28 thoughts on “What Is My Psychological Damage?”

  1. I would feel angry if my doctors did not tell me everything they saw. They do inform me, every year, that I have dense breasts. I guess it is a way to protect themselves too. If the mammo misses a spot, it isn’t their fault. It’s my breasts’ fault for being so dense. This is another reason why I demanded to get an MRI every year. I was told I don’t handle bad news well, to consider NOT doing it. But like you mentioned before, and I agree, the tests are not enough. The people reading them are just as important. I am sorry you had a bad experience with the detection of you cancer. You have every right to feel distrust.

    I do think that after been diagnosed with cancer, more often than not, doctors do pay more attention (at least this is what I’ve seen). I hope this helps you a little.

    I am not sure how I feel about the “been-overly-screened” propaganda.


    1. Yes, I have to grimly chuckle to myself–with my lovely cancer history, they do pay more attention. Each time I go for the mammo, the tech makes small talk and asks if my first mammo found my tumor. When I tell them my false negative and 5 weeks later story they get quiet. Likely this is how I wound up in the MRI last year, given last year I switched to a new oncologist and hospital system–they were being careful. I mean, that was the first time I had not asked for an MRI since diagnosis, and I kind of wanted to skip it!
      Yeah, I’m still not sure what to think about it all. This post is just a tiny aspect of it.


  2. I am wondering how you feel about all of these women having double mastectomies because cancer “runs” in their familes? It is driving me crazy. My great aunt had cancer waaaaaaaay back and had a breast removed. My mother had three different kinds of breast cancer yet tested negative for Braca test. HER sister had breast cancer. My sister had breast cancer and I had breast cancer DCiS. Thy were all estrogen positive. I, of course, have to be different and had estrogen negative comedo type which is aggressive. It was found very early 12 years ago because i ” had a feeling” had a biopsy, lumpectomy and 12 weeks of radiation I also tested Braca negative. My cancer was found because the radiologist saw something he’d never seen on prior imaging. Would I consider a total mastectomy because of it? No. Since Angelina Jolie had hers it seems all the rage now. I don’t see men cutting their dicks and balls off because of prostate cancer… However maybe if Brad Pitt had it done others would follow suit. I think my daughters aged 28 and 31 should have a baseline now but they disagree. Products of the “if i don’t feel it or see it it’s not there” generation. So my punishment for not having a total mastectomy was to come down with, of course, an aggressive form of thyroid cancer. Life changing. I will NEVER be the same. EVER. My only happy place is planting flowers and reading I don’t want to see people or talk to people. Breast cancer i got over. This, it’s been three years and just getting worse. More and more symptoms cong out based on what I believe was a botched surgery. For those who say this isn’t breast cancer blog. I say cancer is cancer. It sucks big time. And for those who have never had it…..count yourself lucky. That’s all I have to say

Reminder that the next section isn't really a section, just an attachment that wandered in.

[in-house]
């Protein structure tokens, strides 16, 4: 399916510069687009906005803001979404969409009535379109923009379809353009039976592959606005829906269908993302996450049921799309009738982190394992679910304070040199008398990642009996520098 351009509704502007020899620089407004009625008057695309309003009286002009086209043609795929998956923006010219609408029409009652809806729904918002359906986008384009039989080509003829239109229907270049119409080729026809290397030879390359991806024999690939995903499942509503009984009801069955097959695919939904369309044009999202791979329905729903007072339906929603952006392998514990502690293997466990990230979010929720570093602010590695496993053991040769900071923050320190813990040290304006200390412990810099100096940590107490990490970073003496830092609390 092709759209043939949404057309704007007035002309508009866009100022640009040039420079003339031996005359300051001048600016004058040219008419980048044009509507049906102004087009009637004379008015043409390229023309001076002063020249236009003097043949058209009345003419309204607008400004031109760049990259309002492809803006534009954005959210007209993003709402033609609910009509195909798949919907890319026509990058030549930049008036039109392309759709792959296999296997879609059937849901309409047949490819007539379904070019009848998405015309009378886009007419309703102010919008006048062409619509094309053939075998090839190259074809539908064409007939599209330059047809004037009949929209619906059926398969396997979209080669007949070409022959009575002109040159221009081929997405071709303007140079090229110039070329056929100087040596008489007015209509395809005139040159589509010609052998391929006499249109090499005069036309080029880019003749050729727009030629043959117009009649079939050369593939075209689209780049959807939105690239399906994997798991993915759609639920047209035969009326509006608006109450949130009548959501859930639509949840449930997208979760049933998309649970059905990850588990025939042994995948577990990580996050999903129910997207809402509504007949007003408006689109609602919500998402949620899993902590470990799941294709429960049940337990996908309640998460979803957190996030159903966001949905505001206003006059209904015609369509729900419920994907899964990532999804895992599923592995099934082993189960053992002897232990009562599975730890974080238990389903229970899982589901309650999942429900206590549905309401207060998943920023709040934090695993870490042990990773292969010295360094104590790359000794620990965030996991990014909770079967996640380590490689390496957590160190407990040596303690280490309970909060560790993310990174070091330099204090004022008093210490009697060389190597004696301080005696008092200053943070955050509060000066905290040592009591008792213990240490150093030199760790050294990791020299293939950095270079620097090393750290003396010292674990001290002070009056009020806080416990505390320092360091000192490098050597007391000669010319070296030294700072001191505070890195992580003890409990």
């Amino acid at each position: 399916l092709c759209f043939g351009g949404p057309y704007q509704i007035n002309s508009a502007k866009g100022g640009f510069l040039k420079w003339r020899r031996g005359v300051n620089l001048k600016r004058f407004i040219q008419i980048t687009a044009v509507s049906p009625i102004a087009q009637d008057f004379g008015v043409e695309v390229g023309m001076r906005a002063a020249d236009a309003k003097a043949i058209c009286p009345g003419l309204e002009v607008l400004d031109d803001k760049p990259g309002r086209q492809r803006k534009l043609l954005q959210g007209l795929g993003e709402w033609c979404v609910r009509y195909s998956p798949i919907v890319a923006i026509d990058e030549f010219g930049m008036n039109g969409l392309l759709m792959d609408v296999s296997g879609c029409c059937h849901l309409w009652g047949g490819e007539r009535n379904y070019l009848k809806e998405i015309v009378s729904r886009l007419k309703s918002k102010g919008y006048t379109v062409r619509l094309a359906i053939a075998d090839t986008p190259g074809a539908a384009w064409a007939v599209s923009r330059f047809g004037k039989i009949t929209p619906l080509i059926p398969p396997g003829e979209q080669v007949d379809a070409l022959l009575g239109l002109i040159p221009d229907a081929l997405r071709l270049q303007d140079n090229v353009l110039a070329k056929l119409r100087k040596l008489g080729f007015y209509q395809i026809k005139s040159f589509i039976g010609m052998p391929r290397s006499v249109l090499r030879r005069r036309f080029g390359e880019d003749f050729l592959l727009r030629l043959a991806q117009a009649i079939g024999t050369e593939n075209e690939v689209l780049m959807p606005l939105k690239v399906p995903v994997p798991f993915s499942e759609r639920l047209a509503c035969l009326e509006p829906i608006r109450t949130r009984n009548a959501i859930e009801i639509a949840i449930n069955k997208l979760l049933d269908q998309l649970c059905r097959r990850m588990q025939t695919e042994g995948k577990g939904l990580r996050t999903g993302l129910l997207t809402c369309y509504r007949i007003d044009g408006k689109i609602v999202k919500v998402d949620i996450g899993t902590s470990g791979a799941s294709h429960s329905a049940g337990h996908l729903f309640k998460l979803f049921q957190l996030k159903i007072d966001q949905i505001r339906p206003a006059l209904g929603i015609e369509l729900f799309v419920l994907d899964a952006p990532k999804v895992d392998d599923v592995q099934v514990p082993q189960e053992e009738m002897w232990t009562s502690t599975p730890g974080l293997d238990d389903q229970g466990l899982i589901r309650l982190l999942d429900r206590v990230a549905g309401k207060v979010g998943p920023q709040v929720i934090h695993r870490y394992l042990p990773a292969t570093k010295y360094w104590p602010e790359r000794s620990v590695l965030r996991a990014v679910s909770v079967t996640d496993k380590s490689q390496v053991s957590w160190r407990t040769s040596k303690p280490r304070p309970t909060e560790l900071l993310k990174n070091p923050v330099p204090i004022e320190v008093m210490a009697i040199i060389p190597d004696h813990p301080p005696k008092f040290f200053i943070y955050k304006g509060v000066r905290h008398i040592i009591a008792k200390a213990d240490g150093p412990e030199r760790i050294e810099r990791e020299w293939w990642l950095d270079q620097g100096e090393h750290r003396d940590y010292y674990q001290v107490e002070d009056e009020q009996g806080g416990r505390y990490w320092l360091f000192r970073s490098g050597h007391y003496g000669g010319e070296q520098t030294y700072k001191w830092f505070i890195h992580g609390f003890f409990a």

1. I have written about preventative mastectomy before on this blog. It is the choice of the patient, and no one else can possibly know all the tiny details that go into a decision. It does get a bit tricky with celebrities announcing their decision. Comparatively, Jolie has been much better in her explanation. It’s a fine line–are we entitled to know everything just because they are celebrities, and how does their self-proclamations of “speaking for other women” impact their disclosure? Very murky stuff, and I just don’t know. I’m not sure when all the articles written about unnecessary mastectomies started, before or after Jolie did hers, but I’m not sure the increase can be traced back to that–I suspect the upswing was already in progress. Certainly I did the BRCA test with the intent that if it were positive, I would get a double mastectomy–and that was in 2010, well before Jolie. I’m sure there is a certain segment that do things because famous people do, but plenty of other women I read did it because they did not want more cancer–a strong enough motivation, to be sure, no need for celebrity role models!
      I get why you think the thyroid cancer is a punishment, but it isn’t. It seems like Murphy’s Law I guess, and I always have to remind myself that is not a real thing. It is hard, but I hope you can realize the same.